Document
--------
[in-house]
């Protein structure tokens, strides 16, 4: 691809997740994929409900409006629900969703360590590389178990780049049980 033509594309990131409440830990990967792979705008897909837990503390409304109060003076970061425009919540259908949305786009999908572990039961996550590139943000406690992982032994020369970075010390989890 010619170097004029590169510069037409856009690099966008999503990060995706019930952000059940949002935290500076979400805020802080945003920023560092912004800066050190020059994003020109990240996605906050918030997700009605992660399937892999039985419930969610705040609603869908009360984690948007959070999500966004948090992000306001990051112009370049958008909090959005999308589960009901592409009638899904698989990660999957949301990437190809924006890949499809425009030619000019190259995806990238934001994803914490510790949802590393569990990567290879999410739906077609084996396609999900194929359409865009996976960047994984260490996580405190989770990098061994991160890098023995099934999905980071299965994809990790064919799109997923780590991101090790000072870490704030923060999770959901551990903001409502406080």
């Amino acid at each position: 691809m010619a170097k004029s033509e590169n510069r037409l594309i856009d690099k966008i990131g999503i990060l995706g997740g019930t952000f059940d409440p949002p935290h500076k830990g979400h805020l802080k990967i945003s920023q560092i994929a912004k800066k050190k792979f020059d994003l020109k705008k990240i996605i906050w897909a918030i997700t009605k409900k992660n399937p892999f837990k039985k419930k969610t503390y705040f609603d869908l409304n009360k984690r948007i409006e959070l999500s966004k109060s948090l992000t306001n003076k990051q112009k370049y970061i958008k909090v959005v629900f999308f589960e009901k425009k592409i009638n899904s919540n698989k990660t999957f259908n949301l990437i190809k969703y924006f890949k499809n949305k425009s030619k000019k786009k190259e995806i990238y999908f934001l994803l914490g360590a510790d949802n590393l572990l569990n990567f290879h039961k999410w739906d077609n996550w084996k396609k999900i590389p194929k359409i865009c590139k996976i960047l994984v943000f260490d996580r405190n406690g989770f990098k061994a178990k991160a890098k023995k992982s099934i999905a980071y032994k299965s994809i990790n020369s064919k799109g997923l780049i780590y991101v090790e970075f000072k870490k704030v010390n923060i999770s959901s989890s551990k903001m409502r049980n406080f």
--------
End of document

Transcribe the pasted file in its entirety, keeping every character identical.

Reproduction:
[in-house]
């Protein structure tokens, strides 16, 4: 691809997740994929409900409006629900969703360590590389178990780049049980 033509594309990131409440830990990967792979705008897909837990503390409304109060003076970061425009919540259908949305786009999908572990039961996550590139943000406690992982032994020369970075010390989890 010619170097004029590169510069037409856009690099966008999503990060995706019930952000059940949002935290500076979400805020802080945003920023560092912004800066050190020059994003020109990240996605906050918030997700009605992660399937892999039985419930969610705040609603869908009360984690948007959070999500966004948090992000306001990051112009370049958008909090959005999308589960009901592409009638899904698989990660999957949301990437190809924006890949499809425009030619000019190259995806990238934001994803914490510790949802590393569990990567290879999410739906077609084996396609999900194929359409865009996976960047994984260490996580405190989770990098061994991160890098023995099934999905980071299965994809990790064919799109997923780590991101090790000072870490704030923060999770959901551990903001409502406080």
């Amino acid at each position: 691809m010619a170097k004029s033509e590169n510069r037409l594309i856009d690099k966008i990131g999503i990060l995706g997740g019930t952000f059940d409440p949002p935290h500076k830990g979400h805020l802080k990967i945003s920023q560092i994929a912004k800066k050190k792979f020059d994003l020109k705008k990240i996605i906050w897909a918030i997700t009605k409900k992660n399937p892999f837990k039985k419930k969610t503390y705040f609603d869908l409304n009360k984690r948007i409006e959070l999500s966004k109060s948090l992000t306001n003076k990051q112009k370049y970061i958008k909090v959005v629900f999308f589960e009901k425009k592409i009638n899904s919540n698989k990660t999957f259908n949301l990437i190809k969703y924006f890949k499809n949305k425009s030619k000019k786009k190259e995806i990238y999908f934001l994803l914490g360590a510790d949802n590393l572990l569990n990567f290879h039961k999410w739906d077609n996550w084996k396609k999900i590389p194929k359409i865009c590139k996976i960047l994984v943000f260490d996580r405190n406690g989770f990098k061994a178990k991160a890098k023995k992982s099934i999905a980071y032994k299965s994809i990790n020369s064919k799109g997923l780049i780590y991101v090790e970075f000072k870490k704030v010390n923060i999770s959901s989890s551990k903001m409502r049980n406080f």